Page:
When Is It the Right Time to Hire an Independent Adviser?
As your income levels rise, there is more need for informed investment decision-making. The wider range of investment choices that an SDBA offers means you can invest in multiple sectors, such as financial services, technology or energy. Maybe you want to participate in the growing industry of 5G or block chain technology. Since there is more to navigate, unless you are a very experienced investor, it is only prudent that you hire an experienced adviser to better manage your portfolio.
It is important to first identify if your 401(k) plan offers an SDBA and what are the terms. Does it open the investing choices up to a wider menu of mutual funds, but still limited, or does it open the investment choices further so that you can buy a broader range of mutual funds, or ETFs, or stocks and bonds? Does it allow you to hire your own adviser, and does it allow your adviser’s fee to be paid out of your account? Your chosen adviser can assist you in answering these questions.
The gaining popularity of the SDBA option does expose investors to more issues compared to the limited company-chosen menu of investments. One among them is having a more diversified range of investment options, which can be confusing. But having that choice is the purpose of the SDBA, and you can “outsource” the confusion and concerns to your adviser.
The original reason for having an SDBA option was for the do-it-yourself investor, but it has turned out to be a great vehicle to allow an employee to get a more customized plan and have someone else manage it for them.
While an employee-managed 401(k) can be a good investment tool for some people, hiring an independent adviser is the best choice for those who want tailor-made investment choices or more aggressive financial options but don't have the time and energy to commit to the process.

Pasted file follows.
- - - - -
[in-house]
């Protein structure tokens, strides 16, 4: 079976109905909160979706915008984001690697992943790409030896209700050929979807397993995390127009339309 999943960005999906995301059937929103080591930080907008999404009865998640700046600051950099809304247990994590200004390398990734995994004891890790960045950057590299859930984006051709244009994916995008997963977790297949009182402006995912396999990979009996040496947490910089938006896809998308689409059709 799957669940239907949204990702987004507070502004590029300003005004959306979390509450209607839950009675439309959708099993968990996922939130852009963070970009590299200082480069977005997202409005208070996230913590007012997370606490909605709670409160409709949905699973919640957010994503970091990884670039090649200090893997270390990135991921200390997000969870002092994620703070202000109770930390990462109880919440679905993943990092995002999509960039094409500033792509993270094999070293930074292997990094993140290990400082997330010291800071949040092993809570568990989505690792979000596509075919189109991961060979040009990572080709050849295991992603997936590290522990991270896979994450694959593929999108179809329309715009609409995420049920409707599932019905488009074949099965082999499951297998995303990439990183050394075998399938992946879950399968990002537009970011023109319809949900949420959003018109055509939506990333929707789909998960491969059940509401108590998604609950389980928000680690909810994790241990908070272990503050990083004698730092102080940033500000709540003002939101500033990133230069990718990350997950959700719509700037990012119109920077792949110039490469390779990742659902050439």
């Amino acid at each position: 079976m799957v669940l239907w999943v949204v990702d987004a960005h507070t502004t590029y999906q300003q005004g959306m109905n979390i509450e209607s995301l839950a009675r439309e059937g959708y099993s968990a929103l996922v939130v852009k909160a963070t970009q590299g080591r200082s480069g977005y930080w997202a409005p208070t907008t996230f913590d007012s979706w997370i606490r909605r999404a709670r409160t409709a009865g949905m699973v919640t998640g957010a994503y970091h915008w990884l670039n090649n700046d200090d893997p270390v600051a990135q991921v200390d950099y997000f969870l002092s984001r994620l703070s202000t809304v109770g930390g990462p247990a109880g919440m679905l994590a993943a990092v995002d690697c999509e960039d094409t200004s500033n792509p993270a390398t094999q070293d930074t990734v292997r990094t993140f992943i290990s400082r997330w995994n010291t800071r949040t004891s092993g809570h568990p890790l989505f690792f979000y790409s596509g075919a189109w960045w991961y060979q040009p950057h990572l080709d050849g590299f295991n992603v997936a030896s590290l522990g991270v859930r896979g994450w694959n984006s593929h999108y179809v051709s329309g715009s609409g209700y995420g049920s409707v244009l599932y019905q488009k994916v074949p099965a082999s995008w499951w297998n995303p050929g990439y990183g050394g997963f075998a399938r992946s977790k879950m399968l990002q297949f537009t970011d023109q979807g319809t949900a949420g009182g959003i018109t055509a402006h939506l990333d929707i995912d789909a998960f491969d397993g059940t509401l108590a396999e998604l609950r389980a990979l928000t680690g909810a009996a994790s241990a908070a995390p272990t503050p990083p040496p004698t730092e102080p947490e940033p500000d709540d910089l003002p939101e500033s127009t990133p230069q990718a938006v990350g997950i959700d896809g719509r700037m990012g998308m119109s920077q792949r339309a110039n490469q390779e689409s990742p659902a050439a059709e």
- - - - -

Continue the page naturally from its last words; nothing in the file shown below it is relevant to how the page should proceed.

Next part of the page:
Securities offered through Mid Atlantic Capital Corporation (MACC). Member FINRA/SIPC. Investment advice offered through GWM Advisors LLC DBA Goss Advisors, a registered investment adviser. Goss Advisors and the Pastor Financial Group are affiliated entities to MACC and under common control of NewEdge Capital Group LLC.
Any opinions expressed in this article are those of the author and do not necessarily represent the opinions of GWM Advisors LLC, Mid Atlantic Capital Corporation, or the NewEdge Capital Group LLC. The information provided herein is for informational and educational purposes only and is not meant to be a solicitation for a specific security or service.
About the Author
Founder, Wealth Manager, The Pastor Financial Group
Renée Pastor is Founder & Wealth Manager at The Pastor Financial Group, a comprehensive financial planning and wealth management practice headquartered in New Orleans. The firm specializes in retirement planning and 401(k) management for families and individuals nationwide. To learn more, please visit thepastorgroup.com.